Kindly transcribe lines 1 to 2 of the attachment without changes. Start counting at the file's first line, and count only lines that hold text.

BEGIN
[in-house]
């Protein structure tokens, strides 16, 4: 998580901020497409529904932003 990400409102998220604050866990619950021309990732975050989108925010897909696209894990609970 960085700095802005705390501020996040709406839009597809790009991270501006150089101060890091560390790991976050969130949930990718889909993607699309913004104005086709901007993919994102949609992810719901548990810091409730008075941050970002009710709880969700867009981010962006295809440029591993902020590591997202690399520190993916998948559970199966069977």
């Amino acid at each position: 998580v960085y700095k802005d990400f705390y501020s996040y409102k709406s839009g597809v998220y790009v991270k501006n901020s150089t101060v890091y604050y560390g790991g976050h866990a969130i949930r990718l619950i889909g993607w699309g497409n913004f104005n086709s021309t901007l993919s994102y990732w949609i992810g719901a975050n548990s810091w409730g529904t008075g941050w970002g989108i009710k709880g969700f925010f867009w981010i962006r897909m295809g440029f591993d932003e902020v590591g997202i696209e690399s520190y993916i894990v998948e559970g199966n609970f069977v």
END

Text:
[in-house]
């Protein structure tokens, strides 16, 4: 998580901020497409529904932003 990400409102998220604050866990619950021309990732975050989108925010897909696209894990609970 960085700095802005705390501020996040709406839009597809790009991270501006150089101060890091560390790991976050969130949930990718889909993607699309913004104005086709901007993919994102949609992810719901548990810091409730008075941050970002009710709880969700867009981010962006295809440029591993902020590591997202690399520190993916998948559970199966069977």